"It gives parents and babies intimate time. We haven't said that it should be on offer to everyone, but massage does no harm, and it improves a number of factors. It seems to have some effect on sleep and relaxation.
"We looked at babies under six months because that's when parents and babies are forming their attachments and babies are forming their sleep patterns."
Life Style Extra, November 8, 2006
Aromatherapy is an affordable, accessible natural path to relief for a variety of health problems, ranging from arthritis pain to nausea to drowsiness, supporters insist.
But skeptics dismiss any claims that the use of essential oils from flowers, herbs and trees can promote health in any way.
And both sides are unlikely to relinquish their positions anytime soon.
Aromatherapy "works for so many different things, it is amazing," said Kelly Holland Azzaro, a registered aromatherapist in Banner Elk, N.C., and vice president of the National Association for Holistic Aromatherapy (NAHA), an industry trade group. "You can experience aromatherapy by inhalation by putting one drop of an essential oil on a tissue and inhaling," she said.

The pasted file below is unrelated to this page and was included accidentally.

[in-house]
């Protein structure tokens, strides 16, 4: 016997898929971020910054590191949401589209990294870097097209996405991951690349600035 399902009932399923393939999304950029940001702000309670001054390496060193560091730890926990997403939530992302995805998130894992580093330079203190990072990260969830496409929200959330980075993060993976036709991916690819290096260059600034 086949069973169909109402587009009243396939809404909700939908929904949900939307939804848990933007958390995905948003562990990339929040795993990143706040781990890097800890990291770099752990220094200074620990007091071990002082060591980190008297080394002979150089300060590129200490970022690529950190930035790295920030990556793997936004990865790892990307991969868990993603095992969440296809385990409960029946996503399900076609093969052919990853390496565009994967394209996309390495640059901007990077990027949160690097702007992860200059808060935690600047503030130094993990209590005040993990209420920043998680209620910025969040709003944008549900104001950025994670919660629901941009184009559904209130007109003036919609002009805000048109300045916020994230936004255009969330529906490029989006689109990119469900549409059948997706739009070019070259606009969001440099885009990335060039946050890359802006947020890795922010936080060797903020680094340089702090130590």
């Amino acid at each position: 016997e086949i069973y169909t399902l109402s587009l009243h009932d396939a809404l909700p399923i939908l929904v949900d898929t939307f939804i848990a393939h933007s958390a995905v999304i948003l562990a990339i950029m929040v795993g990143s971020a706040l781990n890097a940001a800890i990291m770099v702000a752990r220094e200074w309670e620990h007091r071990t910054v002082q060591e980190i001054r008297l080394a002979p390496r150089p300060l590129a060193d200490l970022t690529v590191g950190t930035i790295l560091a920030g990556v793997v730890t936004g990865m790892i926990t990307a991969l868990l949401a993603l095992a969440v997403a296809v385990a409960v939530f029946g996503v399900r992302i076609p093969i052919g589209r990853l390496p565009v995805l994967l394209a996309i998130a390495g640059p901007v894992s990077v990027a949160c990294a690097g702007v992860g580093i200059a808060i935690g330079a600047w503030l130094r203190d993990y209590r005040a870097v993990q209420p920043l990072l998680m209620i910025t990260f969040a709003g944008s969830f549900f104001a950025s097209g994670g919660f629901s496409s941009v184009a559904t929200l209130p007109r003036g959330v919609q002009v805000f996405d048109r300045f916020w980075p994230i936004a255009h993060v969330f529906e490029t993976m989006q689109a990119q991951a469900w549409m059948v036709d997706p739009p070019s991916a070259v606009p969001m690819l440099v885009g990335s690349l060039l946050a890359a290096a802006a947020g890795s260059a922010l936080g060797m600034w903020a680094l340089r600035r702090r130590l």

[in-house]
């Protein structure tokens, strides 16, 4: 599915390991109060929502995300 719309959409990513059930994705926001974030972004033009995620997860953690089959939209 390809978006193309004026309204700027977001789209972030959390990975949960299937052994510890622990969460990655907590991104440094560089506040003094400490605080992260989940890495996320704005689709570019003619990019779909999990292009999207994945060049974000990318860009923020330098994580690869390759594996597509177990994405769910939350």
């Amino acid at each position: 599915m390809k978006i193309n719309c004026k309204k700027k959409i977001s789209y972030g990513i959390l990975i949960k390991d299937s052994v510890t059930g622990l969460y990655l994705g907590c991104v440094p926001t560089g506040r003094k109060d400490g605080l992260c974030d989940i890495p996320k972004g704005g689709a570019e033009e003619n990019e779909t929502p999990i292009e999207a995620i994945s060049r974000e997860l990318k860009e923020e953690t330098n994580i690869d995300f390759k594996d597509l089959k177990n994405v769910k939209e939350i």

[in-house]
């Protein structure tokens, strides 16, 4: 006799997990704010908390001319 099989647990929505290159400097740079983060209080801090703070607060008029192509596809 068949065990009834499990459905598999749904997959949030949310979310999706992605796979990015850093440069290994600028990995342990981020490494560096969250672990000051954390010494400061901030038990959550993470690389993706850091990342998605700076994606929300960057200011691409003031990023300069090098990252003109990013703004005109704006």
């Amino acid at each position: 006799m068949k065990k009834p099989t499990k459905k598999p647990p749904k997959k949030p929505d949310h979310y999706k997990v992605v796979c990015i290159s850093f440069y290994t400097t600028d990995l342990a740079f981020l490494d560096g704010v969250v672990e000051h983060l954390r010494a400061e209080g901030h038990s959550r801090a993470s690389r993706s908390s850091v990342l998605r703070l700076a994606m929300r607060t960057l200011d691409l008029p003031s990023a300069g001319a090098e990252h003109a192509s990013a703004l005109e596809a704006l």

According to the NAHA, aromatherapy is the "art and science of utilizing naturally extracted aromatic essences from plants to balance, harmonize and promote the health of body, mind and spirit." These essences are then distilled into "essential oils"—highly concentrated aromatic extracts—that are derived from a "variety of aromatic plant material, including grasses, leaves, flowers, needles and twigs, peels of fruit, wood and roots."
Among the most popular essential oils, which are widely sold at health-food stores and over the Internet, are eucalyptus, geranium, lavender, lemon, peppermint, rosemary, and tea tree, and according to the NAHA.
"Uplifting scents such as citrus can keep you awake at work," Azarro said. "To help increase alertness, use rosemary and lemon." And to combat nausea, try essence of peppermint, ginger and orange, she added.
While research into aromatherapy's benefits is limited, there are some studies that suggest certain treatments can help ease some symptoms.